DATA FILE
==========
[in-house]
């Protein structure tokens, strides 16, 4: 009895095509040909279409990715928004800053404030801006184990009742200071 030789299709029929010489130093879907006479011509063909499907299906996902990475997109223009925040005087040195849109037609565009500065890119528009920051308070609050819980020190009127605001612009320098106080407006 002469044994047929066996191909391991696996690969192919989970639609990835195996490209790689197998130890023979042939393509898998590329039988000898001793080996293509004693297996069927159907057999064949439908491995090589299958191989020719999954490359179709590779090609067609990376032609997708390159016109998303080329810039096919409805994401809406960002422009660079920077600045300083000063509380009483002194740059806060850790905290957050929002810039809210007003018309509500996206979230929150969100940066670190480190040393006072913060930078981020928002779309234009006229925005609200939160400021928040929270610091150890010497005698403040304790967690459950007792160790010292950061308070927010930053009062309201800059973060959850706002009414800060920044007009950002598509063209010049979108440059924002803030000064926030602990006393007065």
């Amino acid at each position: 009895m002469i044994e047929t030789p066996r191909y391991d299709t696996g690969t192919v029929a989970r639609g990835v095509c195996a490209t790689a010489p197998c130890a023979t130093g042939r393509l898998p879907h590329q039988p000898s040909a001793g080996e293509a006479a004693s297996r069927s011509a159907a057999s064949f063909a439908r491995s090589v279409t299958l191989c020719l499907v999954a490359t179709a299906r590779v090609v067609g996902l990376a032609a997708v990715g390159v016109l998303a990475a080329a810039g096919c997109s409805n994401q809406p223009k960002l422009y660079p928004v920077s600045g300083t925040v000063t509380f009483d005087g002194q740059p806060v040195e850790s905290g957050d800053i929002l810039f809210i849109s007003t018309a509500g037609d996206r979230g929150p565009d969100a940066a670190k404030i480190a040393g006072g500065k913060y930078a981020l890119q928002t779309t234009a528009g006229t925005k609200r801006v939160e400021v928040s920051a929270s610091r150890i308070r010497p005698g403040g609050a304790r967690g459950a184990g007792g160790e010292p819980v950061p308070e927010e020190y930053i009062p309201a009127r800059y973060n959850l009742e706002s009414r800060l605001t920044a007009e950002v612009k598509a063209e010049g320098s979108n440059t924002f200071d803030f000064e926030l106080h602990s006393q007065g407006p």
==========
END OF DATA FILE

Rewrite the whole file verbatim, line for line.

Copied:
[in-house]
């Protein structure tokens, strides 16, 4: 009895095509040909279409990715928004800053404030801006184990009742200071 030789299709029929010489130093879907006479011509063909499907299906996902990475997109223009925040005087040195849109037609565009500065890119528009920051308070609050819980020190009127605001612009320098106080407006 002469044994047929066996191909391991696996690969192919989970639609990835195996490209790689197998130890023979042939393509898998590329039988000898001793080996293509004693297996069927159907057999064949439908491995090589299958191989020719999954490359179709590779090609067609990376032609997708390159016109998303080329810039096919409805994401809406960002422009660079920077600045300083000063509380009483002194740059806060850790905290957050929002810039809210007003018309509500996206979230929150969100940066670190480190040393006072913060930078981020928002779309234009006229925005609200939160400021928040929270610091150890010497005698403040304790967690459950007792160790010292950061308070927010930053009062309201800059973060959850706002009414800060920044007009950002598509063209010049979108440059924002803030000064926030602990006393007065």
């Amino acid at each position: 009895m002469i044994e047929t030789p066996r191909y391991d299709t696996g690969t192919v029929a989970r639609g990835v095509c195996a490209t790689a010489p197998c130890a023979t130093g042939r393509l898998p879907h590329q039988p000898s040909a001793g080996e293509a006479a004693s297996r069927s011509a159907a057999s064949f063909a439908r491995s090589v279409t299958l191989c020719l499907v999954a490359t179709a299906r590779v090609v067609g996902l990376a032609a997708v990715g390159v016109l998303a990475a080329a810039g096919c997109s409805n994401q809406p223009k960002l422009y660079p928004v920077s600045g300083t925040v000063t509380f009483d005087g002194q740059p806060v040195e850790s905290g957050d800053i929002l810039f809210i849109s007003t018309a509500g037609d996206r979230g929150p565009d969100a940066a670190k404030i480190a040393g006072g500065k913060y930078a981020l890119q928002t779309t234009a528009g006229t925005k609200r801006v939160e400021v928040s920051a929270s610091r150890i308070r010497p005698g403040g609050a304790r967690g459950a184990g007792g160790e010292p819980v950061p308070e927010e020190y930053i009062p309201a009127r800059y973060n959850l009742e706002s009414r800060l605001t920044a007009e950002v612009k598509a063209e010049g320098s979108n440059t924002f200071d803030f000064e926030l106080h602990s006393q007065g407006p």